Key Theme 4: Functions of the CommissionThis report recommends combining some existing functions (listed in section 10 of the Act) and framing them in broader terms. Three new functions are recommended for the Commission: partnering with Māori across the breadth of its work; contributing to policy work on access, such as providing advice to councils and involvement in Destination Management Planning being carried out by the Ministry of Business, Innovation and Employment (MBIE); and coordinating and building the capacity of volunteers. It also recommends the advice function specify public access advice is provided about applications to the Overseas Investment Office in Land Information New Zealand (LINZ), to the Office for Māori Crown Relations – Te Arawhiti, and to LINZ for the management of Crown Pastoral Land.

Key Theme 5: PartnershipsThe review found that the Commission and central government agencies need to work together more on public access. Similar findings were made in relation to the Commission’s work with territorial authorities, with unformed legal roads noted as a key area in which greater collaboration would be useful. The report recommends options for improving policy-level collaboration across central government, and that further investigation be carried out into options for formalising the Commission’s role in processes to stop unformed legal roads. Further investigation is also recommended into options for integrating the responsibilities and functions of the Commission, Te Araroa Trust, and New Zealand Cycle Trail Incorporated (the national body responsible for governance of Ngā Haerenga – the New Zealand Cycle Trail).

Key Theme 6: Māori interestsTo date the Act has had a limited impact on, and relevance for Māori. A key recommendation responding to this is that the Act include a statutory function for the Commission to partner with Māori across the breadth of its work, and set out explicit principles for this partnership (to be translated into its strategies and practices).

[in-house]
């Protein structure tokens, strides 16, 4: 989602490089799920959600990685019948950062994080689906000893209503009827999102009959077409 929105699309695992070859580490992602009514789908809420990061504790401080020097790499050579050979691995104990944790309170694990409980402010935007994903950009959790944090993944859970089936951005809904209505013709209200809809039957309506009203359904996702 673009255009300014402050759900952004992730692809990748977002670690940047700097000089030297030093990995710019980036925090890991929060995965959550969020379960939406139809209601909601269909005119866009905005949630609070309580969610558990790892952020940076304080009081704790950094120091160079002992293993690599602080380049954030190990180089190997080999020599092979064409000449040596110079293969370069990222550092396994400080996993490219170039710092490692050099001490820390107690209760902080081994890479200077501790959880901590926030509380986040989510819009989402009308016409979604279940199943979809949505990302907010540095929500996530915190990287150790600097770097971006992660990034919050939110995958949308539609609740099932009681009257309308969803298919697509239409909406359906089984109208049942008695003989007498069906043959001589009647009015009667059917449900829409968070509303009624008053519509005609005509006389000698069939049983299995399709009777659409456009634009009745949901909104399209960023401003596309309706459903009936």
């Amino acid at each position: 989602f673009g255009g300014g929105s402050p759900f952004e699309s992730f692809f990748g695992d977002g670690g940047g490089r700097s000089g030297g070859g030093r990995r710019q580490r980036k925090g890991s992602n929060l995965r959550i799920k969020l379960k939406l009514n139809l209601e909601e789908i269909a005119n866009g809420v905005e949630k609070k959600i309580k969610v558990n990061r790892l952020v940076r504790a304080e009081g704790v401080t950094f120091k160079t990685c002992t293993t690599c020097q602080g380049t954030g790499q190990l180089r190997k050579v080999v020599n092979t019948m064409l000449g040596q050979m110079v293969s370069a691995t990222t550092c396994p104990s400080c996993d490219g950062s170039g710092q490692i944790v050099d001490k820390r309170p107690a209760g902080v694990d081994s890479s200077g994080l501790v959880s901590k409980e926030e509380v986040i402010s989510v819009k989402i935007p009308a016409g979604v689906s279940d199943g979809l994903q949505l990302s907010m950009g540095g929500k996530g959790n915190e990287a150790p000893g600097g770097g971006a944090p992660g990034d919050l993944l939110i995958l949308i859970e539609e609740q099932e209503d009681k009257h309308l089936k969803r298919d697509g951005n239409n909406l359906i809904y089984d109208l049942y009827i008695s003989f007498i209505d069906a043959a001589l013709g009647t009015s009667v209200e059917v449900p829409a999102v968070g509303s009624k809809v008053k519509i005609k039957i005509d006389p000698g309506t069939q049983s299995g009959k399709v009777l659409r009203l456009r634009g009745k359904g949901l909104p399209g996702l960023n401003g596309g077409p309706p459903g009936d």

Key Theme 7: Controlling authoritiesThe report recommends investigating whether non-public bodies, such as community groups and Māori groups, could be appointed as controlling authorities to promote, maintain and manage access ways. This acknowledges the significant role these groups already play in maintaining tracks and trails, encourages local buy in, and reduces the pressure on public bodies to carry out this role.

Key Theme 8: GovernanceThe report recommends that the Ministry for Primary Industries (MPI) remains the administrator of the Act, that the Commission remains a Crown entity (Crown agent), and that the required number of board members remains at between five and eight. However, it recommends a change in relation to the board requirements, so that the Act specifies that the board will collectively need to have skills, experience and knowledge relevant to outdoor recreation, landowner and rural interests, tikanga Māori, local government and central government. Currently, the only skill specified in the Act is knowledge of tikanga Māori.

Key Theme 9: ResourcingThere was consistent feedback that the Government funding received by the Commission is inadequate. The report recommends that the Commission’s baseline funding be increased, at a minimum, to keep up with the pace of inflation. Further, the report recommends that any changes made to the scope or quantum of the Commission’s work will need to be accompanied by appropriate additional funding.

Key Theme 10: Specific legislative changesA number of specific, technical changes to the Act have also been identified. Although not dealt with as formal recommendations, they are detailed later in this report.

 

Read the full report